In business it pays to be well-connected. For road warriors it becomes even more important to be able to have access to the Internet and other devices via all available means.
And you want it in the smallest possible package.
Let me introduce you to a close to ideal travelling companion, the Flybook from Dialogue. If you’ve been attracted to the likes of FlipStart, the OQO or any other ultra-portable notebook, you owe it to yourself to have a good look at the tablet-style Flybook. You expect it to have WiFi and Bluetooth, but add a SIM card slot for GPRS (there’s even a CDMA model), a CF / PC card slot, 2 FireWire ports and suddenly you have an ultra-capable machine.
Did you say you want it in Ferrari-red?
Just in time…
The timing could not have been more perfect: 2 weeks before going on a long trip to Europe, the Flybook landed on my doorstep. I had not looked forward to toting my hernia-causing Toshiba laptop around so the prospect of just having this super compact, lightweight and very well-connected companion along became very appealing. Just like the looks of the Flybook: very attractive – even in its more conventional silver rather than the other colour options.
The differences between my trusty TE2100 (brand-new and very capable a year ago) and the Flybook are amazing.
Here’s a quick compare. For roughly the same purchase costs the Flybook has the following extra features: WiFi, BT, SIM card slot, 2 Firewire, 2 USB2.0, double battery life, half the weight, half the size, touch screen. Missing are the legacy ports (finally!), a built-in optical drive (not a deal-breaker and, once the applications have all been installed, the lack of such is an advantage on the road) and the cooling fan (hooray!).
Power from the Transmeta Crusoe TM-5800 engine (1 GHz) is a bit less than the Toshiba’s (1.8GHz) with a 512K L2 Cache but memory is the same as my upgraded laptop at 512MB. The hard drive is a decent 40GB in the 2.5” format.
Where the two machines differ is of course also in the display area and technology. The Flybook has probably the largest screen in the ultra-compact category: an 8.9″ wide-view, 16:9 display with an LTPS screen. This Low Temperature Poly Silicon-based TFT screen gives a higher aperture ratio and improves screen brightness significantly.
Resolution on the Flybook itself is Wide-XGA (1024×600) at its max and the maximum external resolution is1800x1440 (32bit).
Sometimes we have no choice in who we travel with. But what we travel with is a bit easier these days. Few laptops will turn heads. This sub-sub-compact will. The teeny form factor, the bright display, the twist & turn screen all help to draw attention to it. I didn’t select the Ferrari-red for a good reason. Not only do I not have a matching vehicle but I just want to get some work done on a plane!
So the Carrera Silver suits me better than the Dino Red, Sprite Blue, or the Cobra Black.
Ah, the choices in how we connect to the net or other devices! You name it and the Flybook will suck in the data you need via any type of network, even through a SIM card. It will sit comfortably next to your cappuccino without taking up most of the table. What will happen when someone, in their eagerness to have a good look at your companion, knocks over your coffee? Yes, it’s spill proof, water proof to five fathoms and can withstand the searing heat in the kitchen! Just kidding, of course! Actually, the screen is not very smudge proof as I found out. And that’s only because I like to work the screen with my fingers instead of whipping out the stylus. Bad habit!
Size Does Matter?
The main attraction of the Flybook is its size.
Small is beautiful and smaller plus smarter is a most seductive combination.
Have a look at the comparison photos with my Toshiba TE2100 laptop and the iPAQ 2210.
Is it a replacement for either?
Depends on your needs.
Personally, I have good use for all three but there are times when I can take only one and the Flybook is the perfect fit for most of these occasions.
The small size surprised me somewhat when I took it out of the carry box.
I was also surprised at the heavier than expected “feel” of the unit.
Mind you, at a little over 1kg the Flybook cannot possibly be classified as heavy but the typical PDA weighs less than 200g and the typical laptop generally is 10 times as heavy.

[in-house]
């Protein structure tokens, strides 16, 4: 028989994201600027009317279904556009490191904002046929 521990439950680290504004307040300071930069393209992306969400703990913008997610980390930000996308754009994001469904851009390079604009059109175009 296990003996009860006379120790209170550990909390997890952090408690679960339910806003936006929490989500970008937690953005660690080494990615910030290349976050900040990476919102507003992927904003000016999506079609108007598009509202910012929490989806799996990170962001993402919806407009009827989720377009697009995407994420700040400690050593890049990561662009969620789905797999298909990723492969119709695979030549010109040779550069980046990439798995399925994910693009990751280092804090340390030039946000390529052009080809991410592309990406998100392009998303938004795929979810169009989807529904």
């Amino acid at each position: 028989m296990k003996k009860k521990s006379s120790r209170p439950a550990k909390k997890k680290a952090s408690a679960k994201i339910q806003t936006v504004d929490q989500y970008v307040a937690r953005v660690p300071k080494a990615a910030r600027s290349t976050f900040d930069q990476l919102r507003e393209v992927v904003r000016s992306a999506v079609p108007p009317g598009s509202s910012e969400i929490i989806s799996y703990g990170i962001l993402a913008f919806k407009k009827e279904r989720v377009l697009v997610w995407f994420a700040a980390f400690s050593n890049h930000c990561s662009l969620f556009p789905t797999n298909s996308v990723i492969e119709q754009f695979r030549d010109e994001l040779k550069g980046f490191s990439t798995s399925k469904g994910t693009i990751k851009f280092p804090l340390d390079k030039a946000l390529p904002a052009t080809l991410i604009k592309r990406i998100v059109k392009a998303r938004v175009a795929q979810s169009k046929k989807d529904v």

The Flybook seems to be just right for its size.
What else was in the box?
The Flybook has not only just about all the features and options you’d want in an ultra-portable but also comes very complete in the box. Starting with a nice touch (which is not all that self-evident when items are being shipped to a place like Australia) the power cord is a proper Australian one. No need to search for adaptors! The actual power adaptor is half the size and weight of my Toshiba’s but lacked a pouch for travel whereas the Flybook itself does have an adequate, soft slip cover. Not a big deal as small pouches can be found everywhere but one of my previous laptops did get scratched by an uncovered power plug…
The battery is separately packed and clicks into place securely with 2 latches. This particular model has Windows XP Pro pre-installed and 3 recovery CDs plus the Certificate of Authenticity from Microsoft. There are also a couple of straps and a video-out cable, a warranty card, Quick Start Guide and most importantly, a good manual. Most of the manual also resides on the hard drive so you don’t have to travel with the hard copy manual.
The Ins and Outs
Have a look at all the ventilation holes in the back!
Most of them actually are ports of some sort, I think…J
There are, of course, a couple of ventilation louvres to keep the Transmeta cool.
It gets warm to the touch but never hot so the lack of a power-hungry and noisy fan is not a problem.
Here are the ports and slots around the perimeter:
* 2 FireWire 1394 ports
* 2 USB 2.0
* 1 LAN (RJ-45)
* 1 PSTN (RJ-11)
* 1 PC Card (PCMCIA Type II)
* 1 mini VGA
* 1 Video-Out
* 1 pair of earphone/Mic
* 1 Built-in WiFi antenna
* 1 Shared Bluetooth antenna
* 1 Built-in WAN antenna
* 1 External wireless WAN antenna connection socket
You could get a fair few hours out of the Flybook if you’re judicious with power use. I like the display setting on full bright with the chip cranking at full speed and the HDD spinning faster than a gyro. That eats up a lot of juice.
In that configuration the Flybook can perform well over three hours and when used with power saving functions your endurance is quite decent.
It takes about as long to charge the battery as it does to discharge when everything is on: some three hours.
More about battery performance in Part II.
On this small keyboard the track point is positioned above the function keys to the right. This is quite a comfortable place for using the device with 2 mouse keys next to it. I would never have expected another set of mouse keys on a computer of such small size but the Flybook sports 2 more keys on the left! Of course, you’d miss the scroll wheel, but wait! What’s next to that track point? A PAN button. Aha! Here’s your scroll function and, what’s more, it will also allow you to scroll sideways with the track point! Clever.